Verse > John Dryden > Poems
John Dryden (1631–1700).  The Poems of John Dryden.  1913.
Prologues and Epilogues
Prologue and Epilogue to The Wild Gallant, revived
AS 1 some raw Squire, by tender Mother bred,
Till one and Twenty keeps his Maidenhead;
(Pleas’d with some Sport, which he alone does find,
And thinks a Secret to all Humane kind,)
Till mightily in Love, yet half afraid,        5
He first attempts the gentle Dairymaid:
Succeeding there, and, led by the renown
Of Whetstones Park, he comes at length to Town:
Where enter’d by some School-fellow or Friend,
He grows to break Glass-Windows in the end:        10
His Valour too, which with the Watch began,
Proceeds to duell, and he kills his Man.
By such Degrees, while Knowledge he did want,
Our unfletch’d 2 Author writ a Wild Gallant.
He thought him monstrous leud (I’ll lay my Life)        15
Because suspected with his Landlords Wife;
But, since his Knowledge of the Town began,
He thinks him now a very civil Man;
And, much asham’d of what he was before,
Has fairly play’d him at three Wenches more.        20
’Tis some amends his Frailties to confess;
Pray pardon him his want of Wickedness.
He’s towardly, and will come on apace;
His frank Confession shows he has some Grace.
You balk’d him when he was a young Beginner,        25
And almost spoyl’d a very hopeful Sinner;
But if once more you slight his weak indeavour,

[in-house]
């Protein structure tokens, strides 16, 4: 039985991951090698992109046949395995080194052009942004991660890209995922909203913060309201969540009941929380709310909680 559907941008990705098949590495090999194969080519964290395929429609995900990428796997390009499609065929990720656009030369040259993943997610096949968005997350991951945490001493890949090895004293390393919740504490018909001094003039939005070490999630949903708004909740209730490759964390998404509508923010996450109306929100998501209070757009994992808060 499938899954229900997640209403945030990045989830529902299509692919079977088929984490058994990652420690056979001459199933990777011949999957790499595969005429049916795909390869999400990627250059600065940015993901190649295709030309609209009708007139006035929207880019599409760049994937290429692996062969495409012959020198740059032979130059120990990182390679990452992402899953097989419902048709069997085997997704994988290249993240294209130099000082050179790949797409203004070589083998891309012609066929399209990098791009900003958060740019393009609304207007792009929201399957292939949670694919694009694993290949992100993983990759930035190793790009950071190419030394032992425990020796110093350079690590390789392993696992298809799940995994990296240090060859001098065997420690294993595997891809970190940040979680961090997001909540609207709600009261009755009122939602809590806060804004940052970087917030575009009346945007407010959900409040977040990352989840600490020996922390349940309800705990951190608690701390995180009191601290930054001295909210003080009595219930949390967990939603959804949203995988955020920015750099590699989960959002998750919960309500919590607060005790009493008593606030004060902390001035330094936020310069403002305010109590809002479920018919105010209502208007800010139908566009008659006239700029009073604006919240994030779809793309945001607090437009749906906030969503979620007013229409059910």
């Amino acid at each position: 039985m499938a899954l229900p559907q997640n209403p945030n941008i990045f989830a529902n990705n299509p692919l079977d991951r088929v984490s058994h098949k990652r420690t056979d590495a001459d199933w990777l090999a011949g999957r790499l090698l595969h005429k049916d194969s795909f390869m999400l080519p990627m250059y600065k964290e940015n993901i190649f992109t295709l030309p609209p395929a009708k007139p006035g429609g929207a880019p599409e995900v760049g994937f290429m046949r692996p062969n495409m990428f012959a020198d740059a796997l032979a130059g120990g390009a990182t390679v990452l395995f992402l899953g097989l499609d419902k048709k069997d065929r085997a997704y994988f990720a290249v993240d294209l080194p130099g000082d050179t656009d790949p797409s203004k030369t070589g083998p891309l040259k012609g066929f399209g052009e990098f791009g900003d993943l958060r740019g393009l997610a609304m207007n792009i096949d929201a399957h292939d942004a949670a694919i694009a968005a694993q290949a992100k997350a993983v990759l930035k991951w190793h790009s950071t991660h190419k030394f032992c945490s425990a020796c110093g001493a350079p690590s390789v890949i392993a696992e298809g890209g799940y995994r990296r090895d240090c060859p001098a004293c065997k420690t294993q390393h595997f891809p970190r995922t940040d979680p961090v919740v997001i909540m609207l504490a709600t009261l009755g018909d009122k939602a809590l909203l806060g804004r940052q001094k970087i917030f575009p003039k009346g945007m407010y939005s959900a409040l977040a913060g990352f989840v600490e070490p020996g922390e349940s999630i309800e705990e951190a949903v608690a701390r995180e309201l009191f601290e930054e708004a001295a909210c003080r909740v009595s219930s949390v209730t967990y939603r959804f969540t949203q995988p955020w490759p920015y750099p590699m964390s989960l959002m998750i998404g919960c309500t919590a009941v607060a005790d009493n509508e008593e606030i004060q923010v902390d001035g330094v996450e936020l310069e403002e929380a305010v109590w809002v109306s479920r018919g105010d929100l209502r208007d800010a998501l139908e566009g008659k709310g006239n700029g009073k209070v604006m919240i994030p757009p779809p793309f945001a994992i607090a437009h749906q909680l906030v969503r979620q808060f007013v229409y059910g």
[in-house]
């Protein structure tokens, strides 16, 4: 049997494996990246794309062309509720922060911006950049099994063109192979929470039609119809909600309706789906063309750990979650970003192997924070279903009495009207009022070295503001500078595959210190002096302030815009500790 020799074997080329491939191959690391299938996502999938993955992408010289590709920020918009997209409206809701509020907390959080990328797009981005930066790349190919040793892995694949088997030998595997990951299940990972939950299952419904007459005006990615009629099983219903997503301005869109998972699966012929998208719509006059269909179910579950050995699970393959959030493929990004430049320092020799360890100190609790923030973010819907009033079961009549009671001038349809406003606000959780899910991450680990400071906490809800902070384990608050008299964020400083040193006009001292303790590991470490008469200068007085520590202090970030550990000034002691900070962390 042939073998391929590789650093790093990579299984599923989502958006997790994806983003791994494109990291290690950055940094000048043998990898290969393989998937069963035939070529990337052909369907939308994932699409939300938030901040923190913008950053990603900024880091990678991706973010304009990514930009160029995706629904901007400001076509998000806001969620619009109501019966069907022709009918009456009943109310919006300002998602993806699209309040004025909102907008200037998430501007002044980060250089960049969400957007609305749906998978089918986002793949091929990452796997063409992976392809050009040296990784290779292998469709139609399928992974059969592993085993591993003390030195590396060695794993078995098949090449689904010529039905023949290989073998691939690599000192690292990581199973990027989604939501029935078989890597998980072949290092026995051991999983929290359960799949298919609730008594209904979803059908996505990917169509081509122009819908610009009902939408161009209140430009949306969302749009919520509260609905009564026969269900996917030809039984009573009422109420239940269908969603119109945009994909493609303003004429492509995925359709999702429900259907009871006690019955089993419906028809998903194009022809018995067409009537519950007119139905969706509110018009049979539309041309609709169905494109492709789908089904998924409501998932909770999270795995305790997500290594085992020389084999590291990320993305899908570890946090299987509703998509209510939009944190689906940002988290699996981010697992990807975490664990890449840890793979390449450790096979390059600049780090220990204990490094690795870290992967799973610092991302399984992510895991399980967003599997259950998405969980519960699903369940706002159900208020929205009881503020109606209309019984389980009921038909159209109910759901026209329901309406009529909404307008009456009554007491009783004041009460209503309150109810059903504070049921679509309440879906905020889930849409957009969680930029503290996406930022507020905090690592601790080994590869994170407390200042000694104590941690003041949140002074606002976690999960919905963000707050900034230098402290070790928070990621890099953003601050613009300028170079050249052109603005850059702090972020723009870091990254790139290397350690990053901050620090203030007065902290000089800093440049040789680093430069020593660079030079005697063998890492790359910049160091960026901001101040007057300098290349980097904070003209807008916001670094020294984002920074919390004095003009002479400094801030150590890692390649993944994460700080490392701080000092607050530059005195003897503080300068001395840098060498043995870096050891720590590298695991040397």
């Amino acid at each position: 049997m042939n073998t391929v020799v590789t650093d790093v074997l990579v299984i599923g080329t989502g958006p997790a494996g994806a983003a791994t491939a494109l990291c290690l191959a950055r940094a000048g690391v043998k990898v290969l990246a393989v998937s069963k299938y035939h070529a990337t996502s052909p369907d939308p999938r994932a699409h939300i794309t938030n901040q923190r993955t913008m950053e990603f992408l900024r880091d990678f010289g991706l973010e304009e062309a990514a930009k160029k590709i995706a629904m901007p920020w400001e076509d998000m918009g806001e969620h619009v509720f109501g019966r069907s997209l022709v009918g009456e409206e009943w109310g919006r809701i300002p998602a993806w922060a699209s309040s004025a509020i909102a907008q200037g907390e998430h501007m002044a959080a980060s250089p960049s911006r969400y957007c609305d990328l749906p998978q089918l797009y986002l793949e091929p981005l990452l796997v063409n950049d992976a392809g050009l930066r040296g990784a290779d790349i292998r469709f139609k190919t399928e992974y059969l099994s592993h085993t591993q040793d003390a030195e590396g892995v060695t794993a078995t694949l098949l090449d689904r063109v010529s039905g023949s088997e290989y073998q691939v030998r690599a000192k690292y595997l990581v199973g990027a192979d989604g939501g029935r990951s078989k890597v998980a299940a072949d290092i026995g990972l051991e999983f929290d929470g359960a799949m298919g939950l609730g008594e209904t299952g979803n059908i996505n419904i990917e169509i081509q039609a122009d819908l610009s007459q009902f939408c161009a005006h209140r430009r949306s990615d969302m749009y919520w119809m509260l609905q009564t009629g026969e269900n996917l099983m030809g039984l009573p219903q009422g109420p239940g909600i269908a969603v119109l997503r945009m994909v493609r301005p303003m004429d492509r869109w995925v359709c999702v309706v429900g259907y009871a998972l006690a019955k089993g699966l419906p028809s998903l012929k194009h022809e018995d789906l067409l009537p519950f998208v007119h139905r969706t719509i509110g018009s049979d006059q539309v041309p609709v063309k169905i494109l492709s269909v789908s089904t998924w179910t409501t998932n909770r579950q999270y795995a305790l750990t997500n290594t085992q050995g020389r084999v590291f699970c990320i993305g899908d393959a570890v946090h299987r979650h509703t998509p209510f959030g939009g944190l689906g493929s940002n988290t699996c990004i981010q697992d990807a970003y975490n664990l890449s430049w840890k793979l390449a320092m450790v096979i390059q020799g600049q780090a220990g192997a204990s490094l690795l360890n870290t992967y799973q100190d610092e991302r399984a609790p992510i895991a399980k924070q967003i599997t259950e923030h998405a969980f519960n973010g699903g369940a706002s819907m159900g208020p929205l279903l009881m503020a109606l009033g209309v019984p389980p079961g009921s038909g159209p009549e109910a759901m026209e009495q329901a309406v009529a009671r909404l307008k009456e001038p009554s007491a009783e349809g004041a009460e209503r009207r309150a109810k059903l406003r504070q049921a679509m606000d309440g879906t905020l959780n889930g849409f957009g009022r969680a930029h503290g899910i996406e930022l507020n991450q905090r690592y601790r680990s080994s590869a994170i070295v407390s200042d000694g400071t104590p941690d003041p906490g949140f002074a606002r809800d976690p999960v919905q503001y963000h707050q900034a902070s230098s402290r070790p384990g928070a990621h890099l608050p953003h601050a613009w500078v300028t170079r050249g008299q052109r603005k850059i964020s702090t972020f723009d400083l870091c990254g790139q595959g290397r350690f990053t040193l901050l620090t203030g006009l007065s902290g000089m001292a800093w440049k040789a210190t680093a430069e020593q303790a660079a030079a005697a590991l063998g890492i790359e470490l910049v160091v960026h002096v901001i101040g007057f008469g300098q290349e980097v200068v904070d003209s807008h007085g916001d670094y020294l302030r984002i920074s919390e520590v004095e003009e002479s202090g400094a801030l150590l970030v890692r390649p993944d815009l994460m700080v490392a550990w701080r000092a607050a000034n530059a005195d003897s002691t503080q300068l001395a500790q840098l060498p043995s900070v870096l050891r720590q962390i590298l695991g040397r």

For ought I know, he may turn taile for ever.
Of all Dramatique Writing, Comick Wit,
As ’tis the best, so ’tis most hard to hit.        30
For it lies all in level to the Eye,
Where all may judge, and each Defect may spye.
Humour is that which every Day we meet,
And therefore known as every publick Street;
In which, if e’r the Poet go astray,        35
You all can point, ’twas there he lost his Way,
But what’s so common to make pleasant too,
Is more than any Wit can always do.
For ’tis, like Turkes with Hen and Rice to treat,
To make Regalio’s out of common Meat.        40
But, in your Diet, you grow Salvages:
Nothing but humane Flesh your Taste can please;
And as their Feasts with slaughter’d Slaves began,
So you, at each new Play, must have a Man.
Hither you come, as to see Prizes fought;        45
If no Blood’s drawn, you cry, the Prize is naught.
But Fooles grow wary now; and, when they see
A Poet eyeing round the Company,
Straight each Man for himself begins to doubt;
They shrink like Seamen when a Press comes out.        50
Few of ’em will be found for publick Use,
Except you charge an Oph upon each House,
Like the Train-Bands, and every man ingage
For a sufficient Fool to serve the Stage.
And when with much adoe you get him there,        55
Where he in all his Glory should appear,
Your Poets make him such rare Things to say,
That he’s more Wit than any Man ith’ Play:
But of so ill a mingle with the rest,
As when a Parrat’s taught to break a Jest.        60
Thus, aiming to be fine, they make a Show,
As tawdry Squires in country Churches do.
Things well consider’d, ’tis so hard to make
A Comedy, which should the knowing take,
That our dull Poet, in despair to please,        65
Does humbly beg by me his writ of ease.
’Tis a Land-tax, which he’s too poor to pay;
You therefore must some other Impost lay.
Would you but change for serious Plot and Verse
This motley garniture of Fool and Farce,        70
Nor scorn a Mode, because ’tis taught at home,
Which does, like Vests, our Gravity become,
Our Poet yields you should this Play refuse:
As Tradesmen by the change of Fashions lose
With some content their Fripperies of France,        75
In Hope it may their staple Trade advance.
Note 1. Text from the original edition of 1667. [back]
Note 2. unfletch’d] The editors give unfledged. [back]

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